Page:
On my Twitter biog (you’re welcome to follow me if you want, although I hardly ever tweet anything) it says, among other things, ‘Founder of the world’s best book club’. And it says that because – well, it’s true. We’re awesome. I admit that the term ‘book club’ has to be applied fairly loosely because, while we do read lots of books, we don’t tend to spend a great deal of time talking about them. It’s really just an excuse to meet up, catch up, drink tea and eat cake. We’re so rock and roll.
I used to be in a book club where we did talk about books. In fact we were expected to come to each meeting armed with one comment and one question about that month’s read. I really enjoyed it, and it was after all a book club, so it kind of made sense to have a book-centric structure. But I also felt it would be nice to have a more relaxed approach, that didn’t put pressure on anyone who hadn’t done their homework, or who just didn’t have anything particularly profound to say.
When I moved back to Kent, I thought a book club would be a fun way to meet some new people, but I couldn’t find any that already existed, so I decided to start my own. I put out a few messages on Facebook, Gumtree and the like, and sat back confidently to wait for the inevitable flood of interest…
The first meeting of the Greenhithe Book Club (I know, I know, coming up with original names has never been my strong point. Just look at the title of this blog) was a big event. It took place at my flat, and had a vast attendance of three. And yes, that does include me. It wasn’t quite the turn-out I’d hoped for, but we had fun, we ate crisps and we did actually talk about the book.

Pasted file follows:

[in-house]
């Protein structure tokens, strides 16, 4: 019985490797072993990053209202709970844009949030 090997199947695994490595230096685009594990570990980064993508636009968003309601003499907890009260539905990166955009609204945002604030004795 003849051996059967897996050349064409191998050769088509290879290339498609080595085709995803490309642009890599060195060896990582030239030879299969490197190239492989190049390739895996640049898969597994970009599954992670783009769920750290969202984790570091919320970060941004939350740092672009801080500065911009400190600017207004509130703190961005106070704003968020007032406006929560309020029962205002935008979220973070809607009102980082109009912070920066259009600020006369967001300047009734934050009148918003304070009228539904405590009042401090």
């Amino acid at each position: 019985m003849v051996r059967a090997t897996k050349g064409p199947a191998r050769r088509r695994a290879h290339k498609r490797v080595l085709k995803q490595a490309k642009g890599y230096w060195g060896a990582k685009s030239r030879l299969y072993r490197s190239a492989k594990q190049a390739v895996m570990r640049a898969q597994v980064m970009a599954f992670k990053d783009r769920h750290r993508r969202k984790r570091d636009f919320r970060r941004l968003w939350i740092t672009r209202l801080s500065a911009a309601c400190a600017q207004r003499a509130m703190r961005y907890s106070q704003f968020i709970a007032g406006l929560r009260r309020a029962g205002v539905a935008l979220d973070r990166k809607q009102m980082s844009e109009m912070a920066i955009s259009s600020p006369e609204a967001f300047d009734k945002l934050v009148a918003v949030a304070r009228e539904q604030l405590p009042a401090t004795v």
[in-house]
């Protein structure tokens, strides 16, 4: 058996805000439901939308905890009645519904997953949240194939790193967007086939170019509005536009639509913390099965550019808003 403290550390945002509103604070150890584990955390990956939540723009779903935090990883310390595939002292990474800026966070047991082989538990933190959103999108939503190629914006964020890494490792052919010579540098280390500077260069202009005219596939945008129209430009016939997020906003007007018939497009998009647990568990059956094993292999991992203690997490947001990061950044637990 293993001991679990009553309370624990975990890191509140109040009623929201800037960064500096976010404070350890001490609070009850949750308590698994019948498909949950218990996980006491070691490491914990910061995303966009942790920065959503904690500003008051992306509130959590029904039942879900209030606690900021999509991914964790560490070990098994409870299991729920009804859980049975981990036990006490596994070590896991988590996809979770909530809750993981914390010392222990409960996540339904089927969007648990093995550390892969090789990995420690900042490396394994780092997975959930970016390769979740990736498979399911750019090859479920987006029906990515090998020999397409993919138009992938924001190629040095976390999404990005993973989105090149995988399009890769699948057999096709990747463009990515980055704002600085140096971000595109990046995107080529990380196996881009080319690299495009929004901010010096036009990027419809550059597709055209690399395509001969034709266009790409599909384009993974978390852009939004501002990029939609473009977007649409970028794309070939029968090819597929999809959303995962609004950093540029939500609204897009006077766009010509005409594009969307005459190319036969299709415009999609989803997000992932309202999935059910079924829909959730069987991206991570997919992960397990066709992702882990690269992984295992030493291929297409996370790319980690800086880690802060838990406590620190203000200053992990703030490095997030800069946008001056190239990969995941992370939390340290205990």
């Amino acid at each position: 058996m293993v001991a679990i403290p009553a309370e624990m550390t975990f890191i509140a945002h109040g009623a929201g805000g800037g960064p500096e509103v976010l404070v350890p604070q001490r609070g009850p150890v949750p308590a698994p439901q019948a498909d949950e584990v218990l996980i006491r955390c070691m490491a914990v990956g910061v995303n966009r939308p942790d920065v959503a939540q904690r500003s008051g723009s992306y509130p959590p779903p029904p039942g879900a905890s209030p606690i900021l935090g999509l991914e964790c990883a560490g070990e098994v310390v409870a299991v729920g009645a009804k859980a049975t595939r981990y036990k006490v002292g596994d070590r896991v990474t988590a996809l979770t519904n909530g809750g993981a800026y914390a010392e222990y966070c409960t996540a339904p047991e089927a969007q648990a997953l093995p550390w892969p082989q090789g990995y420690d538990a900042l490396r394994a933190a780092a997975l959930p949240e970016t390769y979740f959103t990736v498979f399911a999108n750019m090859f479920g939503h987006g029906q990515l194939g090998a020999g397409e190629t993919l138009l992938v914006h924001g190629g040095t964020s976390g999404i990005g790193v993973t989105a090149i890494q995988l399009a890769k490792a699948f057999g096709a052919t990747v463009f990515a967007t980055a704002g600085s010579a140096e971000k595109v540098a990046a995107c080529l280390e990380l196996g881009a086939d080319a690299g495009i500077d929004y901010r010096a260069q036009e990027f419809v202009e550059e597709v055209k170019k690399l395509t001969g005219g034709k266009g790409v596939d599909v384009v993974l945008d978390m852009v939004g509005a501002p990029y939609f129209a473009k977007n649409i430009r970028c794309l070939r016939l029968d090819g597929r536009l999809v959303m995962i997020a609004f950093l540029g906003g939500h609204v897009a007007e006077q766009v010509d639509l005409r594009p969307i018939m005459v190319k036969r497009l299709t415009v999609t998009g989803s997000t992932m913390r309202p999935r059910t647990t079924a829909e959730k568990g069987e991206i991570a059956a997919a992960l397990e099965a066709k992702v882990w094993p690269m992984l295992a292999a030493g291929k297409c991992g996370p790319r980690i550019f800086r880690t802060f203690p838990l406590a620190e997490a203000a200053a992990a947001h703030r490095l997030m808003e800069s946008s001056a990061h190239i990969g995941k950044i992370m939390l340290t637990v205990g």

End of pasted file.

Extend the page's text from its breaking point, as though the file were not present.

After that, our meetings moved to a local pub, primarily because I got an email from a guy who wanted to join the club but had no particular interest in reading any books. I discouraged him as much as I could, but still thought it was best not to give him my address just in case he decided to turn up, which, luckily, he never did.
Over the next few months, we gained quite a few new members (and lost a few, sadly). Eventually we moved back to my flat, mostly because we wanted to eat cake. (We’re very food-focused; I sometimes think we should be called the Greenhithe Cake Club instead.)
Now, three years later, we’re still going strong, with over 40 books read. Some have been more successful than others. The Ticking is the Bomb by Nick Flynn was a bit of a low point (so much so that I’m not even going to link to it), as was The Thousand Autumns of Jacob de Zoet by David Mitchell. On the other hand, we still to this day argue about the ending of The Little Stranger by Sarah Waters, and we all got very excited when Elizabeth Haynes, a local author who wrote the disturbing yet brilliant Into the Darkest Corner, came along to one of our meetings. (We also got an invite to the launch party for her third novel, Human Remains. And my name’s in the acknowledgments. Just saying.)
I won’t lie, there were times in the early days when I was tempted to give up on the whole idea. It wasn’t the overnight success I’d hoped for, so maybe it wasn’t worth the hassle. But I didn’t admit defeat, and I can honestly say I wouldn’t be without my book club now. I’ve made some firm friends, laughed a lot, discovered new books that I wouldn’t have even looked at otherwise, and most importantly, had some of the most random conversations of my life. We’ve covered the addictiveness of Pringles, doggy diarrhoea (you’d be amazed how many hours we’ve got out of that topic), people who live in walls, why anyone would want to learn Klingon and what exactly is going on in the castle nearby (general consensus seems to be they’re keeping someone’s crazy mother-in-law in there. I have no idea how we reached that conclusion – or indeed whose mother-in-law she is).
Sometimes it’s easy to give up on something, if it seems doomed to failure or like a bit too much effort. But just think what you could be missing out on; you’ll never know if you don’t try.
Like I said, best book club in the world. GBC rules.